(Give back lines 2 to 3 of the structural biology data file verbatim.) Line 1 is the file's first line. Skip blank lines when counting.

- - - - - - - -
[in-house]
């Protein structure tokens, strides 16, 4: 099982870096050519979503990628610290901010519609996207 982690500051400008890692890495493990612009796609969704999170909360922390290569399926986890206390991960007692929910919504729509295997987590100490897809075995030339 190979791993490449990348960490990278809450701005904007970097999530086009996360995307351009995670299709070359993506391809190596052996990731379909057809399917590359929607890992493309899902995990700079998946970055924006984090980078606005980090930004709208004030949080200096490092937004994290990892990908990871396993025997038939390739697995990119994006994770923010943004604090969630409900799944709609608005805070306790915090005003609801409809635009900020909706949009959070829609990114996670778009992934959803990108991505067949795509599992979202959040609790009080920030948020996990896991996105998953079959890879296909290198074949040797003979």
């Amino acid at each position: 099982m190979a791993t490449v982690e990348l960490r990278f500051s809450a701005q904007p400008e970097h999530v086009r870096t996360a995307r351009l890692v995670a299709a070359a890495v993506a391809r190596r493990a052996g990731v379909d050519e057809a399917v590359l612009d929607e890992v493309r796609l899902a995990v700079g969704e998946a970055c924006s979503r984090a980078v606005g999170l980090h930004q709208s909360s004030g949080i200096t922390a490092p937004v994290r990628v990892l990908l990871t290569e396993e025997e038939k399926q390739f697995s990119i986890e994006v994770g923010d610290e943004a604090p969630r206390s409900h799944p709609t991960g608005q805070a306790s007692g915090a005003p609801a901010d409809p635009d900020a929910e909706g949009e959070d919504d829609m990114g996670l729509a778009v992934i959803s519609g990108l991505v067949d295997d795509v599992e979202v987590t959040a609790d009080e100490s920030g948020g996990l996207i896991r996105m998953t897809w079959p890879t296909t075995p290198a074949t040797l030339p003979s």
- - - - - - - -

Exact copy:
């Protein structure tokens, strides 16, 4: 099982870096050519979503990628610290901010519609996207 982690500051400008890692890495493990612009796609969704999170909360922390290569399926986890206390991960007692929910919504729509295997987590100490897809075995030339 190979791993490449990348960490990278809450701005904007970097999530086009996360995307351009995670299709070359993506391809190596052996990731379909057809399917590359929607890992493309899902995990700079998946970055924006984090980078606005980090930004709208004030949080200096490092937004994290990892990908990871396993025997038939390739697995990119994006994770923010943004604090969630409900799944709609608005805070306790915090005003609801409809635009900020909706949009959070829609990114996670778009992934959803990108991505067949795509599992979202959040609790009080920030948020996990896991996105998953079959890879296909290198074949040797003979």
């Amino acid at each position: 099982m190979a791993t490449v982690e990348l960490r990278f500051s809450a701005q904007p400008e970097h999530v086009r870096t996360a995307r351009l890692v995670a299709a070359a890495v993506a391809r190596r493990a052996g990731v379909d050519e057809a399917v590359l612009d929607e890992v493309r796609l899902a995990v700079g969704e998946a970055c924006s979503r984090a980078v606005g999170l980090h930004q709208s909360s004030g949080i200096t922390a490092p937004v994290r990628v990892l990908l990871t290569e396993e025997e038939k399926q390739f697995s990119i986890e994006v994770g923010d610290e943004a604090p969630r206390s409900h799944p709609t991960g608005q805070a306790s007692g915090a005003p609801a901010d409809p635009d900020a929910e909706g949009e959070d919504d829609m990114g996670l729509a778009v992934i959803s519609g990108l991505v067949d295997d795509v599992e979202v987590t959040a609790d009080e100490s920030g948020g996990l996207i896991r996105m998953t897809w079959p890879t296909t075995p290198a074949t040797l030339p003979s």